And now, the controversial and rushed 4-2 selection - made on Christmas Eve two-weeks ago with two school board members absent - of Anthony Tata as Wake superintendent. His $250,000 contract had already been signed before the board officially hired him.
Tata, a West Point alum who rose and Virginia native who rose through the Army ranks to serve as deputy commander under Gen. David Petraeus and former Gen. Stanley A. McChrystal, is now walking into a firestorm of problems that will challenge his every skill.
Not only is the Wake County School System growing faster and bigger beyond its capacity to handle, but it faces at least a $1000 million shortfall in funding from the state this year, a serious investigation from AdvanEd that could result in the deaccreditation of 24 high schools, and an even more serious federal investigation from the US Dept.. of Education's Office of Civil Rights concerning a racial bias complaint from the NCNAACP.
In addition, even the Republican majority that hired Tata is split and dysfunctional.
While many people, despite the controversy, say they'd still like to give Tata a chance, others are already wary of the baggage he brings.
“It’s going to be a huge learning curve for this man,” Dr. Carolyn Morrison, a former principal and one of the four Democrats on the Wake School Board, told the North Carolina Independent News. “I’m sure he’s well-trained to kill. I wanted someone who was well-trained to educate.”
""I applaud his service to our nation," former Wake School Board member Lori Millberg told the Eastern Wake News. "But he clearly does not have an educational background. I think it speaks volumes that they spent all that money on a search and could not find a single educator who thought like they did. Educators don't think like that. I think that's why they had to find somebody who isn't an educator - somebody who's a politician."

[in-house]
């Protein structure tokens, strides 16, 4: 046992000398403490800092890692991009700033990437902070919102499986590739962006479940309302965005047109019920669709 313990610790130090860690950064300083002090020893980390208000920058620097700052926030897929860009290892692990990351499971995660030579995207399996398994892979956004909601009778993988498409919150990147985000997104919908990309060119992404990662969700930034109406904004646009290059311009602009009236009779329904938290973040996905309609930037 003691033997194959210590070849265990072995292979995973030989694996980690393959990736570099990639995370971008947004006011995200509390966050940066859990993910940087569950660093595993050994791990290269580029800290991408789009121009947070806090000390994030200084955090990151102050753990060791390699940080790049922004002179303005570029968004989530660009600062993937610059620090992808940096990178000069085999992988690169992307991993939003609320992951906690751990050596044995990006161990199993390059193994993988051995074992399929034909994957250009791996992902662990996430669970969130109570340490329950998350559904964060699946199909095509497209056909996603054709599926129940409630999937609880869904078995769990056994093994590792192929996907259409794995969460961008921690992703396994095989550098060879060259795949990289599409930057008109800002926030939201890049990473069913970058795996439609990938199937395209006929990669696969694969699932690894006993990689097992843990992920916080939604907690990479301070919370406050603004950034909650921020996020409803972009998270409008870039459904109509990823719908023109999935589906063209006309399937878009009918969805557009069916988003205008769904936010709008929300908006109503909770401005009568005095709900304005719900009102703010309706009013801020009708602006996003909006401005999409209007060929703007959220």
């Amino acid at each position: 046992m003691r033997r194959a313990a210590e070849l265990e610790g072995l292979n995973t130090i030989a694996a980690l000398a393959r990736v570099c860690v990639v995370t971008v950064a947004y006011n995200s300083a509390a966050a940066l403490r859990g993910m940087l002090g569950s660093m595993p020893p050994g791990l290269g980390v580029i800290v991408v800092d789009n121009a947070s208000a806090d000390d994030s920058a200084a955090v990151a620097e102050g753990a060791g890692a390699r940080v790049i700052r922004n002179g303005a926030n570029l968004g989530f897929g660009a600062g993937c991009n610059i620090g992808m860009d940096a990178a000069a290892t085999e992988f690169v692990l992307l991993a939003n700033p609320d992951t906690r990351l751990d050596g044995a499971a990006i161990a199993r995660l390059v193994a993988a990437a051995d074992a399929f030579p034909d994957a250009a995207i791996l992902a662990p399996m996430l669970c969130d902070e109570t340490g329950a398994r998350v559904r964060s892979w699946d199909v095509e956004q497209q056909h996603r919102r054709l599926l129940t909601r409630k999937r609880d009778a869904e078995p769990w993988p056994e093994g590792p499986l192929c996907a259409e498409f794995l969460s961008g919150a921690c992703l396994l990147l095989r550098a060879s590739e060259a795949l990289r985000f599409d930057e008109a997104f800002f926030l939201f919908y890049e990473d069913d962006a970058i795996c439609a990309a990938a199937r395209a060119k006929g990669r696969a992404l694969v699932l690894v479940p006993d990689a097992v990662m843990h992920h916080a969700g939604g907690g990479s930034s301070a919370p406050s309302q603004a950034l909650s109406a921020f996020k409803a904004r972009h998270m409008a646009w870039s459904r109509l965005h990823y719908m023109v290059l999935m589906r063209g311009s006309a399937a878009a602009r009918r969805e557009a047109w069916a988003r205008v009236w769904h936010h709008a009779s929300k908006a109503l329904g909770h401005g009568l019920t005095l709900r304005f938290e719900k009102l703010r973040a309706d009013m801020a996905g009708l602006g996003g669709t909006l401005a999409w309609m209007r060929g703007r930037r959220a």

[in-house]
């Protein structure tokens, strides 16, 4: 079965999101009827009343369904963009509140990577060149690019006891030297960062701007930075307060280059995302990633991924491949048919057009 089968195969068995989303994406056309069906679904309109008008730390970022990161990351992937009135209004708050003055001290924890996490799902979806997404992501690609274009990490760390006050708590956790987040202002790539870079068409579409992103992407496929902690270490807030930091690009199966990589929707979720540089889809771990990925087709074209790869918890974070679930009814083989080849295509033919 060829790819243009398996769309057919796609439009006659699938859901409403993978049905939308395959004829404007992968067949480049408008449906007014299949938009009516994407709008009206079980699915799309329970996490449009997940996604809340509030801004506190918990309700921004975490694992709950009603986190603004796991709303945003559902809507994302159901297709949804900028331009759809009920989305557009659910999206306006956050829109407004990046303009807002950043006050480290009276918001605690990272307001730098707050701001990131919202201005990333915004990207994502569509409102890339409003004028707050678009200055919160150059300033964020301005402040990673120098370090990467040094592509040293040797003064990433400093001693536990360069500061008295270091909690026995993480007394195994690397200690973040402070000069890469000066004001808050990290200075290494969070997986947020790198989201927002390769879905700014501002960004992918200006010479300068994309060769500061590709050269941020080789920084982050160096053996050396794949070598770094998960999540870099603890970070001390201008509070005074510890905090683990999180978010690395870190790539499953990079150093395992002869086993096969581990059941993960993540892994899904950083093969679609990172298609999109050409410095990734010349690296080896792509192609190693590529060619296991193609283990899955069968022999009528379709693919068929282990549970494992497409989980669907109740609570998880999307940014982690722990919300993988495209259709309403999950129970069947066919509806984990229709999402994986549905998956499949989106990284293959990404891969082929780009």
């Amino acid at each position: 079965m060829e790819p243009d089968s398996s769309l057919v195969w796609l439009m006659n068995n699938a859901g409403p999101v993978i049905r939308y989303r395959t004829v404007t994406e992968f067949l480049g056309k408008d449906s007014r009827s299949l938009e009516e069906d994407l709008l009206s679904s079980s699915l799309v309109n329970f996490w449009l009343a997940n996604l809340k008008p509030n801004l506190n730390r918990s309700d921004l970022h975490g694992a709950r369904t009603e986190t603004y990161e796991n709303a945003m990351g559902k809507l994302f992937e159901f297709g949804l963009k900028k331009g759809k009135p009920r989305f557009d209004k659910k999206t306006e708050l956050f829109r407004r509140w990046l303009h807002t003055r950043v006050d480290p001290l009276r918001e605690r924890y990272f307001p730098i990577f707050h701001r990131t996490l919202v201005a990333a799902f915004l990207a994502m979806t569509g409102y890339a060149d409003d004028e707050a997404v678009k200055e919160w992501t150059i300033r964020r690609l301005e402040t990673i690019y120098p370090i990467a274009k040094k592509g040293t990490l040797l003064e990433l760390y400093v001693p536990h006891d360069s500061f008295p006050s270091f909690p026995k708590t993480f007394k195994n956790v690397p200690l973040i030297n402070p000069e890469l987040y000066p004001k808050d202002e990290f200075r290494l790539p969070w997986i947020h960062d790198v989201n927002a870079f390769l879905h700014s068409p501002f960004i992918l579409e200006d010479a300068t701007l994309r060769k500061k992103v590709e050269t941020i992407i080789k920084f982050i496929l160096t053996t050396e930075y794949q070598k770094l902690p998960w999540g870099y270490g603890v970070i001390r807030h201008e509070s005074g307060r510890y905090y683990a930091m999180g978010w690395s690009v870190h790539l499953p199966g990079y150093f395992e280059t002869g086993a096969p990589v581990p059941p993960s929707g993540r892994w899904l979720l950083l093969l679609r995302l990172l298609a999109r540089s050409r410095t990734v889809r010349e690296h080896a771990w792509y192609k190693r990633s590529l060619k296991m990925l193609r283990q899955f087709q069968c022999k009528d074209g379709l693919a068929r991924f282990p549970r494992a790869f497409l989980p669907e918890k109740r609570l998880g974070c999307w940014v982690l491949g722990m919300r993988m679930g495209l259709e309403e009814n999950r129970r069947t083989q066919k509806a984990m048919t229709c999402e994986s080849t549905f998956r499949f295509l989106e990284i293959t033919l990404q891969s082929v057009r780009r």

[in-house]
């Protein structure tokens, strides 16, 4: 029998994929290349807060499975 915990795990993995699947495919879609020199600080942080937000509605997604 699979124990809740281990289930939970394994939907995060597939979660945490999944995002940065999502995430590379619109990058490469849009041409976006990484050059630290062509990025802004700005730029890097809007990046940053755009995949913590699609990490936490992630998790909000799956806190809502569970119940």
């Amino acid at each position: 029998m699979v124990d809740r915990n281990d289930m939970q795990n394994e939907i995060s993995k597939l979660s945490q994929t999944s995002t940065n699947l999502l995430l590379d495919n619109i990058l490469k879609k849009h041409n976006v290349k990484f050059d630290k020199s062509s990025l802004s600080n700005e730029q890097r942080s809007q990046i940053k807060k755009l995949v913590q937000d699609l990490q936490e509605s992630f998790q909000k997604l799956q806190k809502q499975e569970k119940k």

Even in Washington, DC, where Tata has served for the past 19 months as the chief operating officer of the District of Columbia Public School District managing food service, purchasing and school supplies, his tenure there is considered no big deal.
"I suppose the argument can be made that so long as Tata has a chief educational officer under him, all is well, and given the financial stresses school districts face, his experience in D.C. is relevant -- except of course the things for which he was responsible in D.C. have not been all that well run," Kenneth Bernstein, a noted educator in the Washington, D.C. area, told the Washington Post recently.
Post education columnist Valerie Strauss called Tata's hiring as superintendent by Wake County, "A wrongheaded experiment in school leadership."
She even went after Tata's letter to Wake County citizens regarding the improvements he hoped to bring to the school system from DC.
Tata wrote, "...we developed a teacher assessment system, IMPACT, which combines student test scores and unannounced, subjective evaluations to determine and reward teacher effectiveness. As the leader of Wake County Public School System, I will energetically reap best practices not only from DC Public Schools, but also from across the country to enhance what is already an innovative school system."
Strauss, apparently no fan of of DC School District Chancellor Michele Rhee, Tata's former boss, dismissed the claim.
"Best practices from D.C. public schools?," Strauss asked. "Nothing that Rhee instituted has been shown to be successful in the long run, and even in the short run, but already Tata is talking about IMPACT as if it actually works well. Saying it does doesn’t make it. But then again, can you remember another time when education reform has so ignored the realities of public education?"